Cumming, Thomas (DNB00)
|←Cumming, Roualeyn George Gordon-||Dictionary of National Biography, 1885-1900, Volume 13
|Cumming, William (fl.1797-1823)→|
CUMMING, THOMAS (d. 1774), quaker, commonly known as the ‘fighting quaker,’ was a private merchant engaged in the African trade. During a business voyage he contracted an acquaintance with the king of Legibelli (South Barbary), whom he found well disposed to English enterprise, and who, being exasperated with the French, had actually commenced a war against them. He requested the English to protect his trade, and on condition of receiving the sole privilege of trading with the country, Cumming agreed to exert his influence with the English government. After ascertaining the strength of the French positions on the coast, he returned to England, and having formed a plan for an expedition, presented it to the board of trade, by whom it was approved after a critical examination. Many obstacles were placed in his way by the government, but at length the ministry granted a military and naval force, though a much inferior one to that he considered necessary. This force was professedly put under the command of military officers, but Cumming really had the entire direction, and his local knowledge enabled him to guide it in such a manner that it proved entirely successful. Cumming had hoped, as he explained to the Society of Friends, that bloodshed might be avoided, and avowed that otherwise he would not have urged it. This hope, however, was fruitless, and he then took the entire blame on himself, but there is no reason to suppose he was disowned by the Friends. He died 29 May 1774.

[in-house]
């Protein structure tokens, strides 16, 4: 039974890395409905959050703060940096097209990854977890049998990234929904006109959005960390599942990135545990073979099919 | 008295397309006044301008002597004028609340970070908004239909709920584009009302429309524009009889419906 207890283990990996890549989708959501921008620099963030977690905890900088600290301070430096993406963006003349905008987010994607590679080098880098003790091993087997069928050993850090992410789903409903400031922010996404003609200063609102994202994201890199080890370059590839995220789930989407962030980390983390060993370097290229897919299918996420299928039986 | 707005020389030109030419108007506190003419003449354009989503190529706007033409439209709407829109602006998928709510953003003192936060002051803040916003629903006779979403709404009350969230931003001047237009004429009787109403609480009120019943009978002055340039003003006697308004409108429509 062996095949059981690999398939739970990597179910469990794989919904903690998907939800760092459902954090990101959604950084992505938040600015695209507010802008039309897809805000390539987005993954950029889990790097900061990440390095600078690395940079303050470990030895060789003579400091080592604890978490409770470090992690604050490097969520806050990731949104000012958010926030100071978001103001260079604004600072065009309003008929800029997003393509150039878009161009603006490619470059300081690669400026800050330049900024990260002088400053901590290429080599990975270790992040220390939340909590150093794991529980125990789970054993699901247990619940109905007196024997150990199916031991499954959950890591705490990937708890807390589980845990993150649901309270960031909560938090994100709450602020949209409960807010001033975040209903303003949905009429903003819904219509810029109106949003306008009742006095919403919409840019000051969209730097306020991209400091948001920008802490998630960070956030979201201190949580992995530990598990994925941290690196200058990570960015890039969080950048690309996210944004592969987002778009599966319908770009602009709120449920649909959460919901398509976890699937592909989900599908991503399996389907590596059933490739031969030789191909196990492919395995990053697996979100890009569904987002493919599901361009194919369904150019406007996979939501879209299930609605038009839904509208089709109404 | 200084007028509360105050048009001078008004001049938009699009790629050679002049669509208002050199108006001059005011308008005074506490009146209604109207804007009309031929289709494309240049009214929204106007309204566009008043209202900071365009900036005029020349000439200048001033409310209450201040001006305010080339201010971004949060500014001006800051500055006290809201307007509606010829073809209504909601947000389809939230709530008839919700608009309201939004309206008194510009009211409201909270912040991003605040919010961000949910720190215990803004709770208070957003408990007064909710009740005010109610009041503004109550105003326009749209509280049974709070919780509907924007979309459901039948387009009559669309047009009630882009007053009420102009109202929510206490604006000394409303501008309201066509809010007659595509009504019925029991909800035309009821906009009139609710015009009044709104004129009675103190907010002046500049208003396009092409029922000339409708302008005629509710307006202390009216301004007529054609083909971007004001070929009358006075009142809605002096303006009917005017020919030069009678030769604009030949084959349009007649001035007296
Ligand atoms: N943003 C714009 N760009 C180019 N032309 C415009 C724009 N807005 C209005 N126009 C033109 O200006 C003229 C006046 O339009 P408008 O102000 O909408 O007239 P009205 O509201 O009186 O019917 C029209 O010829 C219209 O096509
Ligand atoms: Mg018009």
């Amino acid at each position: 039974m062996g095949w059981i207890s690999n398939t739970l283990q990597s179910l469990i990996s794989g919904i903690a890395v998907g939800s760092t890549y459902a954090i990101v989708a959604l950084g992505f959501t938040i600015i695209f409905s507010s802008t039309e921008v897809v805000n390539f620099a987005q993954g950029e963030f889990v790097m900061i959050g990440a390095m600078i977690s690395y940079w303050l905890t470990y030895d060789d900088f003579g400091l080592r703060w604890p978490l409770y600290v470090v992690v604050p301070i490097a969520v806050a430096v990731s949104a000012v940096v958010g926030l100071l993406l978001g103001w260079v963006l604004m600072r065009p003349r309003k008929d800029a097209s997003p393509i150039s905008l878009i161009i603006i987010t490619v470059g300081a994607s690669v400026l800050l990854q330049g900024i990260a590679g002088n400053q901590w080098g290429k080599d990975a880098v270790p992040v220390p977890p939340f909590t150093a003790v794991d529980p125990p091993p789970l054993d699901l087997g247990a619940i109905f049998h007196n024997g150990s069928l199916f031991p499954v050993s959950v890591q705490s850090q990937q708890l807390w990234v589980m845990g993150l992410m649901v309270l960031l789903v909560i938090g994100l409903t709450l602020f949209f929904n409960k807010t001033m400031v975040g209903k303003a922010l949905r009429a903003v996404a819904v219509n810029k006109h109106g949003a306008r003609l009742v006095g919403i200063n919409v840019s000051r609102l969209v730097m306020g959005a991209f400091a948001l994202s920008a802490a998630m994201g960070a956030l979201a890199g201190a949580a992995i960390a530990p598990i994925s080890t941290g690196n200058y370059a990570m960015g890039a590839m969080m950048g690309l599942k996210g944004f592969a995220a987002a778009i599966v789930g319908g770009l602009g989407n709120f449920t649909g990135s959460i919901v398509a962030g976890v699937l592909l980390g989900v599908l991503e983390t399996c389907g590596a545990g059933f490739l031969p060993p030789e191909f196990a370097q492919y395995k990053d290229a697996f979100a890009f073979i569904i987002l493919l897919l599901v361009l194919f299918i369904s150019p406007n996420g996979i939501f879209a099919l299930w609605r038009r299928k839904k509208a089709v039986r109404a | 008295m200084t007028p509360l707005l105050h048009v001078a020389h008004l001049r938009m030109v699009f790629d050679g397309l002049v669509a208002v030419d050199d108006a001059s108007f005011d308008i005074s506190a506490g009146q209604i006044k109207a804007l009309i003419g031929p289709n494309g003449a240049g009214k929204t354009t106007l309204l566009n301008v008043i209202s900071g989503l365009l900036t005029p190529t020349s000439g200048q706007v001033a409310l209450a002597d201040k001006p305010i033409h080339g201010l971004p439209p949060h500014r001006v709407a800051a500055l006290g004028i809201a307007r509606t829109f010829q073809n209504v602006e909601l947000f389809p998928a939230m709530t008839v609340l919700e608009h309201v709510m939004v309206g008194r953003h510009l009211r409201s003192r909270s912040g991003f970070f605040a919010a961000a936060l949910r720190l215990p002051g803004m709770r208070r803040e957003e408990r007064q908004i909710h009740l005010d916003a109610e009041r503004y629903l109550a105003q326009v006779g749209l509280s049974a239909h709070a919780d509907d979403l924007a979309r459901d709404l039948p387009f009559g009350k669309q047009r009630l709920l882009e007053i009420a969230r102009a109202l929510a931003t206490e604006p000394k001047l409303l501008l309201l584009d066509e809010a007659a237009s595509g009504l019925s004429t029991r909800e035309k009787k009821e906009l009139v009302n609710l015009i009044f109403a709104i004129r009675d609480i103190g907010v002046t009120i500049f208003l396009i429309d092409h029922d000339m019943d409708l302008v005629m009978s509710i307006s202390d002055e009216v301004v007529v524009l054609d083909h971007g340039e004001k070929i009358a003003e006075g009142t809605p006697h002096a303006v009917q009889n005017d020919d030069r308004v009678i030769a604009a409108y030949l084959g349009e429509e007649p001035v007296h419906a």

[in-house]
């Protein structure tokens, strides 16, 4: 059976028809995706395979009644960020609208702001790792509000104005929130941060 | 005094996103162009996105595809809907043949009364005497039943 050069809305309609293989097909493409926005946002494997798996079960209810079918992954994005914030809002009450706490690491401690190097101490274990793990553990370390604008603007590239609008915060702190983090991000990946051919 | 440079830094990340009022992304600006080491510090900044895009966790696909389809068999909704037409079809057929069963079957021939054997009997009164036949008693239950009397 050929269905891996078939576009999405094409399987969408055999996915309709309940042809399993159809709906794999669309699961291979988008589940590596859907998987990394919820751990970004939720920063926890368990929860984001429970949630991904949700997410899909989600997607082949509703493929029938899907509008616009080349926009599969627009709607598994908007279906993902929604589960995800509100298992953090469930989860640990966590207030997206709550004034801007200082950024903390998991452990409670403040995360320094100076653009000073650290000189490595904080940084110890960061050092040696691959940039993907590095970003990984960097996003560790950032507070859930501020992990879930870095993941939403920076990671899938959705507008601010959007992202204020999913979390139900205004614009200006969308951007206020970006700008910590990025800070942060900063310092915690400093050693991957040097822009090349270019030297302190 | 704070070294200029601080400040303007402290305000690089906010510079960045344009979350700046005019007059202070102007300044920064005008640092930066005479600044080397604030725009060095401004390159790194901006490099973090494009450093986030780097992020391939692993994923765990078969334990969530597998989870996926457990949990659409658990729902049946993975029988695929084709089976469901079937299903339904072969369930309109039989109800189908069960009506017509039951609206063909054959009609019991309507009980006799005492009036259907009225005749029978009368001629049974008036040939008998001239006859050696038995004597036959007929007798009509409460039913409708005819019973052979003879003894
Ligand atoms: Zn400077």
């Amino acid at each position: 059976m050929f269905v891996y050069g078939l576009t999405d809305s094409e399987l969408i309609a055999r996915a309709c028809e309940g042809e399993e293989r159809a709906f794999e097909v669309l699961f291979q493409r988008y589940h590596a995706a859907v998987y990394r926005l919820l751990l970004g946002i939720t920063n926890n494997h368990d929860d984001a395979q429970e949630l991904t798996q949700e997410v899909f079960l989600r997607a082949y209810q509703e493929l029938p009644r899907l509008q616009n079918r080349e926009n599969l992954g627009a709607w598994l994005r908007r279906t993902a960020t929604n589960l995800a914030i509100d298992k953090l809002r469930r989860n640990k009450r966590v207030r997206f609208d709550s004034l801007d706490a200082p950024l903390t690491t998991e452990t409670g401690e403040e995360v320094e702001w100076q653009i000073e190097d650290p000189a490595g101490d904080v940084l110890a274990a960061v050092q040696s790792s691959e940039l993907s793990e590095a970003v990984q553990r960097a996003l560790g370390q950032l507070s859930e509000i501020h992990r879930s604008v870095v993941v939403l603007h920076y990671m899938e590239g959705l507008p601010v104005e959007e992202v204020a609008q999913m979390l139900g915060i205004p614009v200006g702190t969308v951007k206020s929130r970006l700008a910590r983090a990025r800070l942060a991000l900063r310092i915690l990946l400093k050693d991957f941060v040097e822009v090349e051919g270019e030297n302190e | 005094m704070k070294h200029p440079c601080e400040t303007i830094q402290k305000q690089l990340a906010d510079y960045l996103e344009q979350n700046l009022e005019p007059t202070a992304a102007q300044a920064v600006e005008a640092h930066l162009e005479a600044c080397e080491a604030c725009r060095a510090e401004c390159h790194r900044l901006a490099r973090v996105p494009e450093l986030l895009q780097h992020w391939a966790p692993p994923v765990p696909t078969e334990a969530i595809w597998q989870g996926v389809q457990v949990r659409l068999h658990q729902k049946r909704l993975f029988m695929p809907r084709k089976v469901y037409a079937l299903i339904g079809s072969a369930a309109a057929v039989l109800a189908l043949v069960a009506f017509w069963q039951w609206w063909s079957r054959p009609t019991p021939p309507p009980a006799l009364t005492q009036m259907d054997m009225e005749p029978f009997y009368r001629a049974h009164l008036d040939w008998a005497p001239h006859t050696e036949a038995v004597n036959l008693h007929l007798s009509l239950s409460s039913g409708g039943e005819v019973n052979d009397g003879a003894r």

[Hume's Hist. x. 96; State Records; Gent. Mag. 1774, 287.]